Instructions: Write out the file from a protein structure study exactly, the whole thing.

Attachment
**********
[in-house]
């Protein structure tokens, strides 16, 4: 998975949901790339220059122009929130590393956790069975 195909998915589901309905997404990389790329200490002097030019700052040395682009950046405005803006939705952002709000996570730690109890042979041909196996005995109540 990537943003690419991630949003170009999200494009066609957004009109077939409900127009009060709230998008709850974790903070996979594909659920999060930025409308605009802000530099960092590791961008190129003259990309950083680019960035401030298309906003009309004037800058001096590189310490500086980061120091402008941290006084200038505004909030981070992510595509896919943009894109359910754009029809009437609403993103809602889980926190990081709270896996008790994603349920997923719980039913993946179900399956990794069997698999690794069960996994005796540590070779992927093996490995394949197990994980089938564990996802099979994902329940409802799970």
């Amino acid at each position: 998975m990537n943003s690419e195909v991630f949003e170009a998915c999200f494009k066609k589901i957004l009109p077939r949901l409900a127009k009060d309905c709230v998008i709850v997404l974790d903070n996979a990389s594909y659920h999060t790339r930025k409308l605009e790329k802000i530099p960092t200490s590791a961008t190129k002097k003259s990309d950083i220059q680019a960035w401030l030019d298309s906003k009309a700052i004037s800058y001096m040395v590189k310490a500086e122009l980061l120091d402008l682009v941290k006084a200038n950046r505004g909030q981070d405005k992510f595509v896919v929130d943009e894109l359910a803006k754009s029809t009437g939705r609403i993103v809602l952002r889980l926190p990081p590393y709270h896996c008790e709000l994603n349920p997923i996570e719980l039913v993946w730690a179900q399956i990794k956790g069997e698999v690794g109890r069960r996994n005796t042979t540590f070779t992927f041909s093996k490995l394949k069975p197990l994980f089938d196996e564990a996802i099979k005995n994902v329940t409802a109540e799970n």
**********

[in-house]
């Protein structure tokens, strides 16, 4: 998975949901790339220059122009929130590393956790069975 195909998915589901309905997404990389790329200490002097030019700052040395682009950046405005803006939705952002709000996570730690109890042979041909196996005995109540 990537943003690419991630949003170009999200494009066609957004009109077939409900127009009060709230998008709850974790903070996979594909659920999060930025409308605009802000530099960092590791961008190129003259990309950083680019960035401030298309906003009309004037800058001096590189310490500086980061120091402008941290006084200038505004909030981070992510595509896919943009894109359910754009029809009437609403993103809602889980926190990081709270896996008790994603349920997923719980039913993946179900399956990794069997698999690794069960996994005796540590070779992927093996490995394949197990994980089938564990996802099979994902329940409802799970």
């Amino acid at each position: 998975m990537n943003s690419e195909v991630f949003e170009a998915c999200f494009k066609k589901i957004l009109p077939r949901l409900a127009k009060d309905c709230v998008i709850v997404l974790d903070n996979a990389s594909y659920h999060t790339r930025k409308l605009e790329k802000i530099p960092t200490s590791a961008t190129k002097k003259s990309d950083i220059q680019a960035w401030l030019d298309s906003k009309a700052i004037s800058y001096m040395v590189k310490a500086e122009l980061l120091d402008l682009v941290k006084a200038n950046r505004g909030q981070d405005k992510f595509v896919v929130d943009e894109l359910a803006k754009s029809t009437g939705r609403i993103v809602l952002r889980l926190p990081p590393y709270h896996c008790e709000l994603n349920p997923i996570e719980l039913v993946w730690a179900q399956i990794k956790g069997e698999v690794g109890r069960r996994n005796t042979t540590f070779t992927f041909s093996k490995l394949k069975p197990l994980f089938d196996e564990a996802i099979k005995n994902v329940t409802a109540e799970n």